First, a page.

This contradicts both Transport Minister Kong Cho Ha and the contractor Advanced Air Traffic Systems Sdn Bhd’s (AAT) claims that the system is safe, as well as a purported letter of undertaking from the system’s manufacturer Selex Sistemi Integrati SpA to rectify the problems by March.
At a press conference today, PKR vice president Nurul Izzah Anwar distributed the five purported internal emails – two dated June 25 and three dated June 27 – that furnished status updates on the alleged problems.
However Malaysiakini cannot immediately verify the authenticity of the said emails.
The reported problems include the radar screen going blank anywhere between several seconds to 20 minutes, and the flight plans needing manual updates, instead of being done automatically as per specifications.
“Kuala Lumpur Ari Traffic Control Centre (KLATCC) at the moment is very slow to respond. Transfer of aircraft, acceptance of aircraft and level (altitude) change is done with difficulty. Need a few times to click in order to respond,” said one email written on June 25.
Another purported email on the same day said KLATCC had been breaking down frequently, and workstations are therefore required to record the breakdowns or “any other matters relating to air traffic control safety” in log books and daily reports.
In addition, it said that persons in charge need to be informed immediately by phone or SMS in the event of a flight data planner or radar breakdown lasting more than five minutes.
Nurul Izzah said the Transport Ministry must answer to the allegations, whether Selex and AAT had failed in its contractual obligations to repair the system, void the contract, and then hold open tenders “to safeguard Malaysia’s airspace”.
The emails also mentioned that a Selex engineer named ‘Fabio’ had arrived at the two air traffic control centres.
Based on this, the Lembah Pantai MP rubbished claims that a technology transfer had driven up the cost of the RM128.4 million air traffic control system upgrade done by Selex and AAT.
“(There is) a problem of no technology transfer as set out in the contract, where DCA still has to wait for Italian engineers, which slows down any technical support needed, whereas the high contract cost is said to be needed because of the technology transfer,” she said.
Demand for audit of air traffic system
She reiterated her demand that the International Civil Aviation Organisation should be called in to audit the nation’s air traffic system, which was last done in 2005.
She said she is prepared to organise a fundraiser to pay for the audit if necessary, but noted that ICAO is prepared to provide the service for free, on the condition that it is officially invited by the government.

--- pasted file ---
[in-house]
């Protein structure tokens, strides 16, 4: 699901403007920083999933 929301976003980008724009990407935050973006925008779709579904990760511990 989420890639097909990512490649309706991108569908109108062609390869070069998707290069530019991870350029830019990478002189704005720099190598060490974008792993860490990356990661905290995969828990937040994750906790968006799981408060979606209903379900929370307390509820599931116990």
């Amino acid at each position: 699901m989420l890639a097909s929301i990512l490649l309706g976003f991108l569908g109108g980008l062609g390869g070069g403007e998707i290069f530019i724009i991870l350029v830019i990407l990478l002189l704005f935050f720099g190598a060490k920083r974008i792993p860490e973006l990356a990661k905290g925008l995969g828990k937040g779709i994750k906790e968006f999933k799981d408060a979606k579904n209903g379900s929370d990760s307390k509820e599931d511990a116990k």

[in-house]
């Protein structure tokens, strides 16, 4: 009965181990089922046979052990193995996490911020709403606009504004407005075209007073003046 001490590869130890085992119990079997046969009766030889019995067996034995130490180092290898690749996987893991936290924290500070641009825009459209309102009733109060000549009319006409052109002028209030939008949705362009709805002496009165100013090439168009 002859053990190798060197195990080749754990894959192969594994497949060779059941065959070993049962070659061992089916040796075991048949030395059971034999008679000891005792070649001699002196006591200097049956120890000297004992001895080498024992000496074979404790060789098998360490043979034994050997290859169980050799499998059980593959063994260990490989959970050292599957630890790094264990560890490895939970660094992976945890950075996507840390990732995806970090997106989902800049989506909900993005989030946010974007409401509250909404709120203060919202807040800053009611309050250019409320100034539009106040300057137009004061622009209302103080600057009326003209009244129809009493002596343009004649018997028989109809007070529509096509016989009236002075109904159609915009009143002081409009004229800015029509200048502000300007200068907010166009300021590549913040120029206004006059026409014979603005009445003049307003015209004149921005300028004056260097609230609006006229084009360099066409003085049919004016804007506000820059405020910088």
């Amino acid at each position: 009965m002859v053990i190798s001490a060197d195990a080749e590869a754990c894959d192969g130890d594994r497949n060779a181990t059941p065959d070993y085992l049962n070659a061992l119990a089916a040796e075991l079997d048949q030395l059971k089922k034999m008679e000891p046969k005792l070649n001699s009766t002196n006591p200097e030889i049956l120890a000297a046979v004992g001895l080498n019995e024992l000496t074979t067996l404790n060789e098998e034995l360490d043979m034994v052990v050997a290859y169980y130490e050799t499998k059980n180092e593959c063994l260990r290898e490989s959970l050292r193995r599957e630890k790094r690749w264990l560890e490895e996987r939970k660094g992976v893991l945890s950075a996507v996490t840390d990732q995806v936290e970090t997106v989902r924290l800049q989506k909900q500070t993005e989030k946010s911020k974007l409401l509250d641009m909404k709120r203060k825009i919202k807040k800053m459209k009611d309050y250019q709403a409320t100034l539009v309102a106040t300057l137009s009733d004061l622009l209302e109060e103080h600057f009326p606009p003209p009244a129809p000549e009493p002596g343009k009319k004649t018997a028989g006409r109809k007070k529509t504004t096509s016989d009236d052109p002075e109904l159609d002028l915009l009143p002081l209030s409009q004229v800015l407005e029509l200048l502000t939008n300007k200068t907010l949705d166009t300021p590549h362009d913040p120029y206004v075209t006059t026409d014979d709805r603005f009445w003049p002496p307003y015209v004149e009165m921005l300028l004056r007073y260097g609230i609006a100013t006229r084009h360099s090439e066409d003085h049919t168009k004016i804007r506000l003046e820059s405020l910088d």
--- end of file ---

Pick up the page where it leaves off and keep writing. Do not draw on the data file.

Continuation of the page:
She also called for stakeholders such as airlines and pilots’ unions to pressure the government for the ICAO audit immediately.
On a separate but related matter, she questioned a RM244.5 million maintenance contract allegedly given to AAT via direct negotiation, even as problems are allegedly still plaguing the system it had installed.
The contract is to maintain 14 separate air traffic control systems and radar sites across the country for five years starting from Aug 7 this year, with the option for a five-year extension.
These include the NATCC, radar and air traffic control systems in Kuching, Langkawi, Tawau, and several other locations, and a radar station in Genting.
“The statement that no other company has expertise in the system installed by Selex and AAT is void, when every location listed should be tendered separately to get the best value for the people.
“In addition, I have made to understand that the system currently used in KLIA is a combination of systems provided by ten different companies,” she said.
Nurul Izzah first raised the issues regarding air traffic control on June 8, alleging that the Malaysian Air Traffic Services Modernisation Programme (MATSMP) Improvement Phase II (MIP2) was defective from the moment it was commissioned on Dec 13, 2011.
AAT founding shareholder and director Mohamad Munip had clarified that contract was in fact awarded to Selex, and AAT was just one of many local vendors supporting the project, raking in RM9 million over three years from 2009.
He also claimed that the ICAO standard for availability and safety is 99.5 percent, while the system operated by the DCA and the Malaysian armed forces averages at 99.97 percent over the past 17 years, thanks to AAT’s services.
However, Nurul Izzah pointed out that Selex has a 30 percent stake in AAT, and AAT’s website clearly named MATSMP as among the projects it was involved in.
When asked about AAT’s statement about its performance, she replied, “Then I’m sure they would have no problems supporting our demand that ICAO conduct an audit on the system.
“And I’m sure they will bring up this demand to the government of the day via the Transport Ministry,” she said.